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Resuscitation. 2006 Aug;70(2):254-62. Epub 2006 Jul 10.

Body temperature management after severe traumatic brain injury: methods and protocols used in the United Kingdom and Ireland.

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  • 1Department of Neurosurgery, Hope Hospital, and University of Manchester, Salford, UK.



To establish whether there is consensus in the management of body temperature in patients with severe traumatic brain injury (TBI) admitted to hospitals in the United Kingdom and Ireland for neurosurgical intensive care.


Permission was granted from the Society of British Neurosurgeons (SBNS) and the Local Research Ethics Committee to undertake the survey. A senior member of nursing staff from all adult neurosurgical units, excluding our own, was contacted by telephone.


All 33 adult neurosurgical centres participated. Six units had a formal written protocol for the management of body temperature. For the remainder (27 units), interest was expressed in a protocol for temperature management particularly for those patients with intractable hyperthermia/fever. Administration of the antipyretic paracetamol was the most common 'first-line' treatment (13 units). Other 'first-line' methods were: circulating air-cooling blankets (9 units), water-filled cooling blankets (6 units), tepid sponging or wet soaks (2 units), convection fans (2 units) and administration of cold fluids via the gut or circulation (1 unit). When 'first-line' methods failed to bring about a fall in temperature, different combinations of these methods were used.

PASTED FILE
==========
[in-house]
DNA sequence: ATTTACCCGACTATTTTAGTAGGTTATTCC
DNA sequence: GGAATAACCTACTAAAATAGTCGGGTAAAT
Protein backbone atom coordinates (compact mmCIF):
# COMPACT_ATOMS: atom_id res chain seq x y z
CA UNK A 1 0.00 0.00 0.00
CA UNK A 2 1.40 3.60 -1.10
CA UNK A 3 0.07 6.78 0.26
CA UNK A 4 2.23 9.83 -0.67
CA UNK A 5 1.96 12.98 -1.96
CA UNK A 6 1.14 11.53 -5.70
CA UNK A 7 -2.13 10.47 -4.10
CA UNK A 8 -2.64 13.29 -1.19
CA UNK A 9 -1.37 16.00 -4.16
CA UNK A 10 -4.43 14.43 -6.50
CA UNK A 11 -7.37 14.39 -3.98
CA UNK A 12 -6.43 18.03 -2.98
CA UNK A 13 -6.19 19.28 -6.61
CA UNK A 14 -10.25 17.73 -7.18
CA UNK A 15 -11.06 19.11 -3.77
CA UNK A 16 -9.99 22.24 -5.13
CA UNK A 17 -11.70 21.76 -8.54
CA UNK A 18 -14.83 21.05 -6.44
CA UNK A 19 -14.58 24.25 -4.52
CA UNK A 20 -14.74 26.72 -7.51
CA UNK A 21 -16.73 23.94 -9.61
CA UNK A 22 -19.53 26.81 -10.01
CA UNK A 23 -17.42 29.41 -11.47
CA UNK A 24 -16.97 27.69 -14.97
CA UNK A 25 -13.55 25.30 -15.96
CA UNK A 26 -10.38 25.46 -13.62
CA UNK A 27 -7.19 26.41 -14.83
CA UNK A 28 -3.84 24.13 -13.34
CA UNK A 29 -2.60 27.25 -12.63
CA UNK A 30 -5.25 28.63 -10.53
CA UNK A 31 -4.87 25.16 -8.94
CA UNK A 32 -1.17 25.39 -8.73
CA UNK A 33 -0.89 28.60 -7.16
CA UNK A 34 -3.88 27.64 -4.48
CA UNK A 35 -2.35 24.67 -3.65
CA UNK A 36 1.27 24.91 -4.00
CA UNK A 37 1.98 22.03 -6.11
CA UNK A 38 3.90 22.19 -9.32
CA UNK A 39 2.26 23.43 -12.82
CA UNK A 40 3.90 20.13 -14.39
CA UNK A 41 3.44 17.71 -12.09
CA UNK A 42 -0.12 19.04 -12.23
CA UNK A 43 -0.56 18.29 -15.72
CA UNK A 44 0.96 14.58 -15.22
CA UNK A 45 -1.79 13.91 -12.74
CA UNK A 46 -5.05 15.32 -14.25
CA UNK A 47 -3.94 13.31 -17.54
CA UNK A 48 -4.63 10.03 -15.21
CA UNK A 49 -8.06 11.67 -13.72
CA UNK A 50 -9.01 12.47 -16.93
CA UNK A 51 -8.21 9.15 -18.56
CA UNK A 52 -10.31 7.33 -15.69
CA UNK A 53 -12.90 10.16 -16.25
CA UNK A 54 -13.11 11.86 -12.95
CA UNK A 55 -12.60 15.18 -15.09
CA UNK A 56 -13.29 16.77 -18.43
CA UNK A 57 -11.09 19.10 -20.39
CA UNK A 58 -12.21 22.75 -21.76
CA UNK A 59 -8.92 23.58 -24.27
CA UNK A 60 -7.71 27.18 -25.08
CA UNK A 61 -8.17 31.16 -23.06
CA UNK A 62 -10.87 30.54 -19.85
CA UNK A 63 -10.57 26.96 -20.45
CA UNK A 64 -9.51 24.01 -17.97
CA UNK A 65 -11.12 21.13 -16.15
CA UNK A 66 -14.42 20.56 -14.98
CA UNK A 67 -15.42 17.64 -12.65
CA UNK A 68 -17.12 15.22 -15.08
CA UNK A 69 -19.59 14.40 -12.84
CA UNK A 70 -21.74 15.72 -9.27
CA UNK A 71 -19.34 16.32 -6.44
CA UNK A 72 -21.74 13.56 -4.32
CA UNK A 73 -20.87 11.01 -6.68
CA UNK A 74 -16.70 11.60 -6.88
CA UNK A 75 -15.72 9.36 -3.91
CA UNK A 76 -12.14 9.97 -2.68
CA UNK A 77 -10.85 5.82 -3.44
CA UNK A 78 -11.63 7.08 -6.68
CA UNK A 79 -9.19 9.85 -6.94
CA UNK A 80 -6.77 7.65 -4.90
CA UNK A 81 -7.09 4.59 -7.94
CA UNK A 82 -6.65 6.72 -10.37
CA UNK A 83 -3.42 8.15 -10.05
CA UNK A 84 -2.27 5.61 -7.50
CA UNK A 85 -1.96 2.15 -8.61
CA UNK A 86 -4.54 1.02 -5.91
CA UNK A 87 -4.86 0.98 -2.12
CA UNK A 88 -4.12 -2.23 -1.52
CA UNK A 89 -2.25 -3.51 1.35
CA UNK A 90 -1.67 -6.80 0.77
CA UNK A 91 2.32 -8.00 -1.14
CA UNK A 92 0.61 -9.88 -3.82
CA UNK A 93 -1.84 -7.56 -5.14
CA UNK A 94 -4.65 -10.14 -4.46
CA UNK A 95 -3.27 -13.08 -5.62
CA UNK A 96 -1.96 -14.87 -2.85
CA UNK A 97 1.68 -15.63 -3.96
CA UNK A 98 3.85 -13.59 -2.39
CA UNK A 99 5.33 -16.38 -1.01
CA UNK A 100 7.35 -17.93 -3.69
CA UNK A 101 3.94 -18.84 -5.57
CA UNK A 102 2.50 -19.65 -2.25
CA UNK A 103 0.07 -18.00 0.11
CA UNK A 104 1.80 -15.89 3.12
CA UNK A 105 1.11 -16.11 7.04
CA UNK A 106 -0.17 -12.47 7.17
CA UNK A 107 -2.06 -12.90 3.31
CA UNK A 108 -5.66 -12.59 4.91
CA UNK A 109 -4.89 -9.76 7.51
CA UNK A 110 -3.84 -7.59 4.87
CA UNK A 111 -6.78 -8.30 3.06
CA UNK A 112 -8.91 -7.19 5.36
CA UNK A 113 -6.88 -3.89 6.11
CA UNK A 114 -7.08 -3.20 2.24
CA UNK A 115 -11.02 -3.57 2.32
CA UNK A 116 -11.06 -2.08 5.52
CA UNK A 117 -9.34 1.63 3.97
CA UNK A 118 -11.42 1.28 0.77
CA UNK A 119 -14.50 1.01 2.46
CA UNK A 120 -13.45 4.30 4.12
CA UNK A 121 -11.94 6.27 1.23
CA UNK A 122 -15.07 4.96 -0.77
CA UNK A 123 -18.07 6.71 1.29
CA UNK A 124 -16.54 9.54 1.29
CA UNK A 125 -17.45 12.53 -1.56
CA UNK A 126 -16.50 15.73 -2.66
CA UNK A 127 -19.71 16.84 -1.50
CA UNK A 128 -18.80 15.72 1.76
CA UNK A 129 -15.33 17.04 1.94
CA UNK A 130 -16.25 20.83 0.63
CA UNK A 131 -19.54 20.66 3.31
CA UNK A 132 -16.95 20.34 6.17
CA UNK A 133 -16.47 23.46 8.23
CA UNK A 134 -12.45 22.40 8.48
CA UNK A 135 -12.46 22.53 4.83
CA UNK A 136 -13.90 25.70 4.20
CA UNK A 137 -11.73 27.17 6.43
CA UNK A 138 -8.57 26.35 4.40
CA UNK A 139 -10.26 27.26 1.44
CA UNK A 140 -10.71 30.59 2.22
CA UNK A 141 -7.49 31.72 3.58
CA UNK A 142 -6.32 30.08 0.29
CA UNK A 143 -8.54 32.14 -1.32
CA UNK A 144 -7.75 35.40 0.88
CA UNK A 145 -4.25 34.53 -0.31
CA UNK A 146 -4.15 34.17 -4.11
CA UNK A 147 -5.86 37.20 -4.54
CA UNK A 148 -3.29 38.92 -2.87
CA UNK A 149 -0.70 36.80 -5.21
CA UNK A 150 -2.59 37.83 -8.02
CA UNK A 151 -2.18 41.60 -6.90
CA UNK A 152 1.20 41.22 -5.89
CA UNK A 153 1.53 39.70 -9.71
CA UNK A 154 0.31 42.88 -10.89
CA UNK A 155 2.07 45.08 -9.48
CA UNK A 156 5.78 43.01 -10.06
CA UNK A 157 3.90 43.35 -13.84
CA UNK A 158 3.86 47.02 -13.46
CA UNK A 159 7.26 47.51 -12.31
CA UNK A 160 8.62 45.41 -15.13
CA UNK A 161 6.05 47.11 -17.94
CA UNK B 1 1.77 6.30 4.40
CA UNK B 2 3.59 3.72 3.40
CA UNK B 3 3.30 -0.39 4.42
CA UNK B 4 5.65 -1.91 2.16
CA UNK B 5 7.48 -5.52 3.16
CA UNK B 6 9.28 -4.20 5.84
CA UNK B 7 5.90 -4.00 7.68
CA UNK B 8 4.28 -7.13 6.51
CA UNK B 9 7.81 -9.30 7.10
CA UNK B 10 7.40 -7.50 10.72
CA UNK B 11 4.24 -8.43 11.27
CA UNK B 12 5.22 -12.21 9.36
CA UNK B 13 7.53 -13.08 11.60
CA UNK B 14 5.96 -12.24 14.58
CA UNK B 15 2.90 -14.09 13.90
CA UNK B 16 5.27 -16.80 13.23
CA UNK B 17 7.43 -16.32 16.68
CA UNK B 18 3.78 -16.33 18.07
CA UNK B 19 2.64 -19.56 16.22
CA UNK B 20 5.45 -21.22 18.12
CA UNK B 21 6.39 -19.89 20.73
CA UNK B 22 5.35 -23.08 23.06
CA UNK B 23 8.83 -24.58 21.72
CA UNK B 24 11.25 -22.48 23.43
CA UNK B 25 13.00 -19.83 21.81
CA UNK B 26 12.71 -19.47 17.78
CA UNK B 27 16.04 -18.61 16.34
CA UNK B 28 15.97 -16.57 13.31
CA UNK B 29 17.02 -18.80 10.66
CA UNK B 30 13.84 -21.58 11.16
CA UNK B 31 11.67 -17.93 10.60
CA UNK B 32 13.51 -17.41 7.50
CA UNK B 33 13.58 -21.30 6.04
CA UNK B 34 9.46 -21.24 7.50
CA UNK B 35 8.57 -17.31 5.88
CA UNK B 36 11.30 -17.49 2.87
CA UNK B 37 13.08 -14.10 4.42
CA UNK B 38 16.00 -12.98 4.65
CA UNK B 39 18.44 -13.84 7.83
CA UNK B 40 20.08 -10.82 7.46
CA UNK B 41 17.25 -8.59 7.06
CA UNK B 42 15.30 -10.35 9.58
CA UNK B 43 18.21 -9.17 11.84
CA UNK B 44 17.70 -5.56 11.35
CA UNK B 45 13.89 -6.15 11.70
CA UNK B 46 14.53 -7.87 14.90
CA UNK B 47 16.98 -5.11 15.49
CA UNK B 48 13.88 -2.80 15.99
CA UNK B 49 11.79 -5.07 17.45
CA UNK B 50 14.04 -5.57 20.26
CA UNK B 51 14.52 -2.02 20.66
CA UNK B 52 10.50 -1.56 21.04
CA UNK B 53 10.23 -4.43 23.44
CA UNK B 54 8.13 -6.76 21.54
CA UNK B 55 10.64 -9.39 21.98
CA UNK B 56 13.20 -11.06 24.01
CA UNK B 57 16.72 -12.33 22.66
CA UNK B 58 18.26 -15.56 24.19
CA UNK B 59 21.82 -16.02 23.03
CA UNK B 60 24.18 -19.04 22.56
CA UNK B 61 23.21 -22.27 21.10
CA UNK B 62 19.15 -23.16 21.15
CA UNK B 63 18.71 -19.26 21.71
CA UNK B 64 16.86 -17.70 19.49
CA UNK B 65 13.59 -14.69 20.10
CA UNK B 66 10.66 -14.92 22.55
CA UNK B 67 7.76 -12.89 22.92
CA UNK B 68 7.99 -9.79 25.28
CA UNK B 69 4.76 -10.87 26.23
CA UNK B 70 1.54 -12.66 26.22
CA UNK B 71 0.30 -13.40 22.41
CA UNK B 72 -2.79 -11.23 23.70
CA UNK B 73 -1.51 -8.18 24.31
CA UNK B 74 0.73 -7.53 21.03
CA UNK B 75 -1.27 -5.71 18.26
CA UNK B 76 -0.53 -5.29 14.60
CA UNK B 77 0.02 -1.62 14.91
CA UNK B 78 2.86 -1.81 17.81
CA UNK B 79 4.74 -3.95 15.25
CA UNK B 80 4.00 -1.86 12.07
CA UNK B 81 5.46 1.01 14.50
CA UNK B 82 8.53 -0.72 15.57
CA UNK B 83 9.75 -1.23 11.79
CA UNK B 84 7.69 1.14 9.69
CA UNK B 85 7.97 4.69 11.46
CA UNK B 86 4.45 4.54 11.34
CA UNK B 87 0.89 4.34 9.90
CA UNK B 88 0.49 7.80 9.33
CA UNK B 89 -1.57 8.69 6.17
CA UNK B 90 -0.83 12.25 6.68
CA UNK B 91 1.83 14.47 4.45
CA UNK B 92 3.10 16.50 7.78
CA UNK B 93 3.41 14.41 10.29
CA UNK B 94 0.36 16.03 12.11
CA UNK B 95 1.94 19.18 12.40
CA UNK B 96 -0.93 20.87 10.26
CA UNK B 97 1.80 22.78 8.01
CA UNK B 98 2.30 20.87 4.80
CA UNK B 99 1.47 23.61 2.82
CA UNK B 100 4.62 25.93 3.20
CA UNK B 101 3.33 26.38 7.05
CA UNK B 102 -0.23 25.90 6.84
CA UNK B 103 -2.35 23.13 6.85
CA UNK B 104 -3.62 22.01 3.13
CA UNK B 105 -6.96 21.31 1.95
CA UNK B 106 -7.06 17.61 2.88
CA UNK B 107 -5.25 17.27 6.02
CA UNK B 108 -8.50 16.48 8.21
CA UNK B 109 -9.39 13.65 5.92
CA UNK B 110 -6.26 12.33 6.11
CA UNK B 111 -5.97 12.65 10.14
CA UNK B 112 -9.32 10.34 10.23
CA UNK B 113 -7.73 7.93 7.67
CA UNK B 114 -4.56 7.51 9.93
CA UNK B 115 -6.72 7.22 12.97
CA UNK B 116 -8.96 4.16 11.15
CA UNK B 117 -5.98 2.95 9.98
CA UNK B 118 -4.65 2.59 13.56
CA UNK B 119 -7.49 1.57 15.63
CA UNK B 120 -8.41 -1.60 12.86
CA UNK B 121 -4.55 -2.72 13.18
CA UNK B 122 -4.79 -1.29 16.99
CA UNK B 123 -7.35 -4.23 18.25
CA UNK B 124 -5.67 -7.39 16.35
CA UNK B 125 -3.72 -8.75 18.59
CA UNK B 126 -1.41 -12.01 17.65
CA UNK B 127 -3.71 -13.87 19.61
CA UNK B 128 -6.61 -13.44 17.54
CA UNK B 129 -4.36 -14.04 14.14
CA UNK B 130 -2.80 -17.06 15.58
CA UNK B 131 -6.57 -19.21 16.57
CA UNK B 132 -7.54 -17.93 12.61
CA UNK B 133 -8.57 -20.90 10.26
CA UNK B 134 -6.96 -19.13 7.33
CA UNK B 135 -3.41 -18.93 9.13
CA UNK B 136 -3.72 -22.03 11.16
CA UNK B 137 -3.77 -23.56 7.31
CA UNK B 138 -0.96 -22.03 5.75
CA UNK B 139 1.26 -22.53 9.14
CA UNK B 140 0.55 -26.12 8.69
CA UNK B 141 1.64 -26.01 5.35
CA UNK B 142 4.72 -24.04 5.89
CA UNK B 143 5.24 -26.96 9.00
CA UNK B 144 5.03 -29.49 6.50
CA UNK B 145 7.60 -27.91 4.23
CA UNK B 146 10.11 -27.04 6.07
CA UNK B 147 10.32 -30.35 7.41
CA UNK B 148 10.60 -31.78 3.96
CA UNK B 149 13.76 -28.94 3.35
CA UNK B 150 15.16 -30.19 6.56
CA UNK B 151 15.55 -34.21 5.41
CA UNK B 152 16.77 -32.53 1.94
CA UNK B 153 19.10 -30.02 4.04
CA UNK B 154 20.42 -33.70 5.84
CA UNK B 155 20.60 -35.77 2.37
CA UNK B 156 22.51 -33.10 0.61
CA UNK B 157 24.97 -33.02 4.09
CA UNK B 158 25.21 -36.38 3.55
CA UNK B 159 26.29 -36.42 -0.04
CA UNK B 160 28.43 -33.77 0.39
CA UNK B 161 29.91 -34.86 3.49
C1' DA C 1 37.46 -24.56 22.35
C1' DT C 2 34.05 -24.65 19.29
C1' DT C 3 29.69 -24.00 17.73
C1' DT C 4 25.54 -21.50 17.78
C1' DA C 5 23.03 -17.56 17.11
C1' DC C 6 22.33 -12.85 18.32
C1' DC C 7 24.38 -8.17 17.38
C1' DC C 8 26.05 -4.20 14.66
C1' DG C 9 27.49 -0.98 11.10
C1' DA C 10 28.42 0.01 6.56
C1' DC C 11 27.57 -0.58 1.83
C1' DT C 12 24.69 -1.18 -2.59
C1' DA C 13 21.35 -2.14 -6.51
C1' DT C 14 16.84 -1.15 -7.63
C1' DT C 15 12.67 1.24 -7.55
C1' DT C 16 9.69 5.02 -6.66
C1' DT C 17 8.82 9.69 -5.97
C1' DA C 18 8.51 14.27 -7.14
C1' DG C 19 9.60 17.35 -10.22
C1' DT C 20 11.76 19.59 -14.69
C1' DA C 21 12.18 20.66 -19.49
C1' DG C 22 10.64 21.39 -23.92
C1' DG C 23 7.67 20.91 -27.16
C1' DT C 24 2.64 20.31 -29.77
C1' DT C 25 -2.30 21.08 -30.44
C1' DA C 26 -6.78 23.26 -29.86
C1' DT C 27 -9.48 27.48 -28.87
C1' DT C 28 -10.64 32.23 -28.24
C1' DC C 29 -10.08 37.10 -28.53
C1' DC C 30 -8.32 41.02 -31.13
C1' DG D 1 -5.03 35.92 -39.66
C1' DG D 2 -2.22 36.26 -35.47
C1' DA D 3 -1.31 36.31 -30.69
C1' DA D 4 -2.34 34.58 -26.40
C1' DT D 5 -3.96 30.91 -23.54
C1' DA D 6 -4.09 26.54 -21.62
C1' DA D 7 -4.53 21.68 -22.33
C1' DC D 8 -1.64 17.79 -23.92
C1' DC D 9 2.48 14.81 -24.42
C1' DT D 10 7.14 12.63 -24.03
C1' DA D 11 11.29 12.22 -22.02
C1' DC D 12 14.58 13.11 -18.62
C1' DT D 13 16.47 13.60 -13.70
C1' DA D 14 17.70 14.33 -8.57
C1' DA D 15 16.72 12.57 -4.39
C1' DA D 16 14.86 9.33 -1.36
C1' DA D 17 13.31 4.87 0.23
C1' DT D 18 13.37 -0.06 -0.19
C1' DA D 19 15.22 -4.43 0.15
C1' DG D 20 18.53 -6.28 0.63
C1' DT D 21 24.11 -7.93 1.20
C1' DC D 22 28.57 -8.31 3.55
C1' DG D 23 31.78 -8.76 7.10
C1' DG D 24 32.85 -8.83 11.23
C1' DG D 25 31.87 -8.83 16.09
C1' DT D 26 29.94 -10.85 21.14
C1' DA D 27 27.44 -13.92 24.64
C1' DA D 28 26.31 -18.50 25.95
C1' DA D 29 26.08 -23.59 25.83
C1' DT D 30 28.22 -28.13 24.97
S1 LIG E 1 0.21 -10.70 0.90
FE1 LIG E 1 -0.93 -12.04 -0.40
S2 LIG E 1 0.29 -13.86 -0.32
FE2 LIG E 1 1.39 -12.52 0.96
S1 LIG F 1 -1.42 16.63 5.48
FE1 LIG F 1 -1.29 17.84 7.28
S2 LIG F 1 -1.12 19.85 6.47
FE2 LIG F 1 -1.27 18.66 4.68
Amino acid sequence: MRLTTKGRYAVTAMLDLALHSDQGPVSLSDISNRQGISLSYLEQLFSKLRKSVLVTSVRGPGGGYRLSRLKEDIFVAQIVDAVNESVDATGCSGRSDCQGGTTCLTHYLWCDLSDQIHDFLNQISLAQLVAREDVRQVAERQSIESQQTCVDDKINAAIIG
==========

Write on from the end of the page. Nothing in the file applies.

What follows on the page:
From this survey, it is evident that there is no consensus in the approach to temperature management in neurosurgical intensive care patients with severe TBI. Review and rationalisation of systems of care may be required in an effort to develop evidence-based nationwide guidelines.

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